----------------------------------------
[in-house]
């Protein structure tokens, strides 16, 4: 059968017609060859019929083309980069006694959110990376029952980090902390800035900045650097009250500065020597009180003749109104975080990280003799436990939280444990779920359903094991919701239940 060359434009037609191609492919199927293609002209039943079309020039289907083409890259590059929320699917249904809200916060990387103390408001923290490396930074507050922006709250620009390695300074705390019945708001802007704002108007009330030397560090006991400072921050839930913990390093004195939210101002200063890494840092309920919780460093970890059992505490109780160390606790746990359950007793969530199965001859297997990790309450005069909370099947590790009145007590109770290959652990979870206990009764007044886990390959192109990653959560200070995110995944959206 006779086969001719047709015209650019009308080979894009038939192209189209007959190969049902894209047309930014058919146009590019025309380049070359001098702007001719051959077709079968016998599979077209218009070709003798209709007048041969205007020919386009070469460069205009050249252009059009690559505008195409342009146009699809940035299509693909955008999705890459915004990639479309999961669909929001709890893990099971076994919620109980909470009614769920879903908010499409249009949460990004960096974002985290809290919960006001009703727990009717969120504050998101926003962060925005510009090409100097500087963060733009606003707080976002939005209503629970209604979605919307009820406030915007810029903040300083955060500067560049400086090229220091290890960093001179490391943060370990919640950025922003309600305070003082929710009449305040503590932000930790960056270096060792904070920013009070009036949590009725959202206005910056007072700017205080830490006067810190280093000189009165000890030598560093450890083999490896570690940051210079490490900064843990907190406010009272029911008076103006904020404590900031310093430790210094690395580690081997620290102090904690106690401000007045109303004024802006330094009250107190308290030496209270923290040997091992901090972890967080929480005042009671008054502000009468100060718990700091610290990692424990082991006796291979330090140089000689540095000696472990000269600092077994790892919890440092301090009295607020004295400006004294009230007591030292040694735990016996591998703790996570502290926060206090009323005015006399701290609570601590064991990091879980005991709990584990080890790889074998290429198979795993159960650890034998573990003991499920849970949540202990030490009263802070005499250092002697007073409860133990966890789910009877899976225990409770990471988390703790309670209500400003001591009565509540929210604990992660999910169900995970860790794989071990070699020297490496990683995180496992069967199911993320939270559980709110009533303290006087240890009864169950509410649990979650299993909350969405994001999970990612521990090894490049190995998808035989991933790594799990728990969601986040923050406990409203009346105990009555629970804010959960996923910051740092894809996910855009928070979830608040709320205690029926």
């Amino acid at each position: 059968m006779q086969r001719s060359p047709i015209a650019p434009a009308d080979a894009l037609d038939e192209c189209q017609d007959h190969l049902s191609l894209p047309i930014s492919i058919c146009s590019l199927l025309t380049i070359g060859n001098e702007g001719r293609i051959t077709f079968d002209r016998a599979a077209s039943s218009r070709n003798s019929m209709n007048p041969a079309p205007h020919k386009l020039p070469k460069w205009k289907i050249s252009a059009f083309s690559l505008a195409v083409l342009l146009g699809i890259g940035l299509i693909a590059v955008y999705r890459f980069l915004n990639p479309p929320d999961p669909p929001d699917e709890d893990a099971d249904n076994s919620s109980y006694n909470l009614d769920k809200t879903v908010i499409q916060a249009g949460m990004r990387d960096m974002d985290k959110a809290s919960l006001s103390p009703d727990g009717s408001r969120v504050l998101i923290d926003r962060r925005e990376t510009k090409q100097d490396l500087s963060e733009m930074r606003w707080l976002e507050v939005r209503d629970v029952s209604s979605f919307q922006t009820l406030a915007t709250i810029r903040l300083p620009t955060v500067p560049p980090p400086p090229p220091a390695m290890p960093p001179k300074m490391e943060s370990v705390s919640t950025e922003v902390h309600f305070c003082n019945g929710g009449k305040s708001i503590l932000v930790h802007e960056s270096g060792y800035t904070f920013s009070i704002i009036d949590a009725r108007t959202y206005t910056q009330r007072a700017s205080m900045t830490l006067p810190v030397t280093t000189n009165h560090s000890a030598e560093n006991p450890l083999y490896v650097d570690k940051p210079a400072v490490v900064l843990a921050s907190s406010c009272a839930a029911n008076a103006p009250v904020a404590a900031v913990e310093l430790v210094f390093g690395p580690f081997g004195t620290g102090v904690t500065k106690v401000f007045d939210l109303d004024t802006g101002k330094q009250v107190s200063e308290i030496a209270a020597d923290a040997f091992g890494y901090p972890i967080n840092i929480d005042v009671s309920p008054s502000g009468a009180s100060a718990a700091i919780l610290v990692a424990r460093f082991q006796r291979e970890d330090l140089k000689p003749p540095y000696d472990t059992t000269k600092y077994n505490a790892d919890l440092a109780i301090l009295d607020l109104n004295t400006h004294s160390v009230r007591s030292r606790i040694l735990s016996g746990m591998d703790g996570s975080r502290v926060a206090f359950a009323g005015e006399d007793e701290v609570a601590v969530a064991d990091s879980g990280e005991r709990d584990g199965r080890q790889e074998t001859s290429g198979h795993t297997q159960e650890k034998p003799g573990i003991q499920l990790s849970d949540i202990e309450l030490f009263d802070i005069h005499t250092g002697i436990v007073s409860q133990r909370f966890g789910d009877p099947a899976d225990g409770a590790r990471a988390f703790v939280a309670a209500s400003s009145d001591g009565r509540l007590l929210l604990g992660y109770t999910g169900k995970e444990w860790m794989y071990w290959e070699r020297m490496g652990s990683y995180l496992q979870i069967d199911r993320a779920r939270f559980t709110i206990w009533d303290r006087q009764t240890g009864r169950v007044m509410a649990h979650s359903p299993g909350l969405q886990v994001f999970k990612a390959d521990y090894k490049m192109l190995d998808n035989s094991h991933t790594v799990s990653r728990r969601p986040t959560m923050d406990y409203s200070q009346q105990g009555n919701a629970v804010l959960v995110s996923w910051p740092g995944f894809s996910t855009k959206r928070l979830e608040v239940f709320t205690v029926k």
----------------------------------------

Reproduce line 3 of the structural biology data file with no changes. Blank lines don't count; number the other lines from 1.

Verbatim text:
């Amino acid at each position: 059968m006779q086969r001719s060359p047709i015209a650019p434009a009308d080979a894009l037609d038939e192209c189209q017609d007959h190969l049902s191609l894209p047309i930014s492919i058919c146009s590019l199927l025309t380049i070359g060859n001098e702007g001719r293609i051959t077709f079968d002209r016998a599979a077209s039943s218009r070709n003798s019929m209709n007048p041969a079309p205007h020919k386009l020039p070469k460069w205009k289907i050249s252009a059009f083309s690559l505008a195409v083409l342009l146009g699809i890259g940035l299509i693909a590059v955008y999705r890459f980069l915004n990639p479309p929320d999961p669909p929001d699917e709890d893990a099971d249904n076994s919620s109980y006694n909470l009614d769920k809200t879903v908010i499409q916060a249009g949460m990004r990387d960096m974002d985290k959110a809290s919960l006001s103390p009703d727990g009717s408001r969120v504050l998101i923290d926003r962060r925005e990376t510009k090409q100097d490396l500087s963060e733009m930074r606003w707080l976002e507050v939005r209503d629970v029952s209604s979605f919307q922006t009820l406030a915007t709250i810029r903040l300083p620009t955060v500067p560049p980090p400086p090229p220091a390695m290890p960093p001179k300074m490391e943060s370990v705390s919640t950025e922003v902390h309600f305070c003082n019945g929710g009449k305040s708001i503590l932000v930790h802007e960056s270096g060792y800035t904070f920013s009070i704002i009036d949590a009725r108007t959202y206005t910056q009330r007072a700017s205080m900045t830490l006067p810190v030397t280093t000189n009165h560090s000890a030598e560093n006991p450890l083999y490896v650097d570690k940051p210079a400072v490490v900064l843990a921050s907190s406010c009272a839930a029911n008076a103006p009250v904020a404590a900031v913990e310093l430790v210094f390093g690395p580690f081997g004195t620290g102090v904690t500065k106690v401000f007045d939210l109303d004024t802006g101002k330094q009250v107190s200063e308290i030496a209270a020597d923290a040997f091992g890494y901090p972890i967080n840092i929480d005042v009671s309920p008054s502000g009468a009180s100060a718990a700091i919780l610290v990692a424990r460093f082991q006796r291979e970890d330090l140089k000689p003749p540095y000696d472990t059992t000269k600092y077994n505490a790892d919890l440092a109780i301090l009295d607020l109104n004295t400006h004294s160390v009230r007591s030292r606790i040694l735990s016996g746990m591998d703790g996570s975080r502290v926060a206090f359950a009323g005015e006399d007793e701290v609570a601590v969530a064991d990091s879980g990280e005991r709990d584990g199965r080890q790889e074998t001859s290429g198979h795993t297997q159960e650890k034998p003799g573990i003991q499920l990790s849970d949540i202990e309450l030490f009263d802070i005069h005499t250092g002697i436990v007073s409860q133990r909370f966890g789910d009877p099947a899976d225990g409770a590790r990471a988390f703790v939280a309670a209500s400003s009145d001591g009565r509540l007590l929210l604990g992660y109770t999910g169900k995970e444990w860790m794989y071990w290959e070699r020297m490496g652990s990683y995180l496992q979870i069967d199911r993320a779920r939270f559980t709110i206990w009533d303290r006087q009764t240890g009864r169950v007044m509410a649990h979650s359903p299993g909350l969405q886990v994001f999970k990612a390959d521990y090894k490049m192109l190995d998808n035989s094991h991933t790594v799990s990653r728990r969601p986040t959560m923050d406990y409203s200070q009346q105990g009555n919701a629970v804010l959960v995110s996923w910051p740092g995944f894809s996910t855009k959206r928070l979830e608040v239940f709320t205690v029926k």